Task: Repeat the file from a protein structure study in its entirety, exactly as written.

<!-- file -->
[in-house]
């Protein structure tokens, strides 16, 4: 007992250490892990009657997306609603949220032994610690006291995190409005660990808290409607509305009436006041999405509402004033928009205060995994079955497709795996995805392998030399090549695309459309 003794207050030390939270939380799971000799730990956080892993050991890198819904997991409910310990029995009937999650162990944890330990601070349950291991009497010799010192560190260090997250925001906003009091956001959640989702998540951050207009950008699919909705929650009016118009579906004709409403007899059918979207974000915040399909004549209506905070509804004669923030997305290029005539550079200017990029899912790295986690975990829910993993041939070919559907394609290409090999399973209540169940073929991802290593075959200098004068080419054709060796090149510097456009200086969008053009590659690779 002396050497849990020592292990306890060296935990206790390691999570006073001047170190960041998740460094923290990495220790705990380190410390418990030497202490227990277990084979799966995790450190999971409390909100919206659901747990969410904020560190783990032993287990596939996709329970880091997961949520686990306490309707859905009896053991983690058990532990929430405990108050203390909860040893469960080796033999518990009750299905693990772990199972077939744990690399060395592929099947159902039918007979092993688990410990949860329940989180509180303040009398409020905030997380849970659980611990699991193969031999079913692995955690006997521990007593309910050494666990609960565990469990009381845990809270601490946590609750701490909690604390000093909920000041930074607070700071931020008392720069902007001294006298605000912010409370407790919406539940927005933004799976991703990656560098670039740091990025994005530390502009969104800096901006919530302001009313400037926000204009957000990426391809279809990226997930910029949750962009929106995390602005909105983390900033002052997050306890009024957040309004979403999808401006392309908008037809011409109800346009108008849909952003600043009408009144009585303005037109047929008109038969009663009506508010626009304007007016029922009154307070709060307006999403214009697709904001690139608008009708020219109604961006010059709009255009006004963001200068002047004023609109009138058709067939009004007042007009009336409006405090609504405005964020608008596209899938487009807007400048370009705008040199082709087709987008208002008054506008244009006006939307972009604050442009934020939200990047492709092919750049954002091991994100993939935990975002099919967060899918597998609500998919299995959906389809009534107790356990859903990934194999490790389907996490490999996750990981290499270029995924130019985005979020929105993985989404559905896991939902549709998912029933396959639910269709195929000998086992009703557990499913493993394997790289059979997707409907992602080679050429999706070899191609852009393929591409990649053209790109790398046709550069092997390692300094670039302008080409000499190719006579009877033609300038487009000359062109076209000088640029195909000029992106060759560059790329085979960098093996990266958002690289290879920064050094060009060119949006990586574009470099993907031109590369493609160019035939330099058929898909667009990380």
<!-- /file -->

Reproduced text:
[in-house]
């Protein structure tokens, strides 16, 4: 007992250490892990009657997306609603949220032994610690006291995190409005660990808290409607509305009436006041999405509402004033928009205060995994079955497709795996995805392998030399090549695309459309 003794207050030390939270939380799971000799730990956080892993050991890198819904997991409910310990029995009937999650162990944890330990601070349950291991009497010799010192560190260090997250925001906003009091956001959640989702998540951050207009950008699919909705929650009016118009579906004709409403007899059918979207974000915040399909004549209506905070509804004669923030997305290029005539550079200017990029899912790295986690975990829910993993041939070919559907394609290409090999399973209540169940073929991802290593075959200098004068080419054709060796090149510097456009200086969008053009590659690779 002396050497849990020592292990306890060296935990206790390691999570006073001047170190960041998740460094923290990495220790705990380190410390418990030497202490227990277990084979799966995790450190999971409390909100919206659901747990969410904020560190783990032993287990596939996709329970880091997961949520686990306490309707859905009896053991983690058990532990929430405990108050203390909860040893469960080796033999518990009750299905693990772990199972077939744990690399060395592929099947159902039918007979092993688990410990949860329940989180509180303040009398409020905030997380849970659980611990699991193969031999079913692995955690006997521990007593309910050494666990609960565990469990009381845990809270601490946590609750701490909690604390000093909920000041930074607070700071931020008392720069902007001294006298605000912010409370407790919406539940927005933004799976991703990656560098670039740091990025994005530390502009969104800096901006919530302001009313400037926000204009957000990426391809279809990226997930910029949750962009929106995390602005909105983390900033002052997050306890009024957040309004979403999808401006392309908008037809011409109800346009108008849909952003600043009408009144009585303005037109047929008109038969009663009506508010626009304007007016029922009154307070709060307006999403214009697709904001690139608008009708020219109604961006010059709009255009006004963001200068002047004023609109009138058709067939009004007042007009009336409006405090609504405005964020608008596209899938487009807007400048370009705008040199082709087709987008208002008054506008244009006006939307972009604050442009934020939200990047492709092919750049954002091991994100993939935990975002099919967060899918597998609500998919299995959906389809009534107790356990859903990934194999490790389907996490490999996750990981290499270029995924130019985005979020929105993985989404559905896991939902549709998912029933396959639910269709195929000998086992009703557990499913493993394997790289059979997707409907992602080679050429999706070899191609852009393929591409990649053209790109790398046709550069092997390692300094670039302008080409000499190719006579009877033609300038487009000359062109076209000088640029195909000029992106060759560059790329085979960098093996990266958002690289290879920064050094060009060119949006990586574009470099993907031109590369493609160019035939330099058929898909667009990380």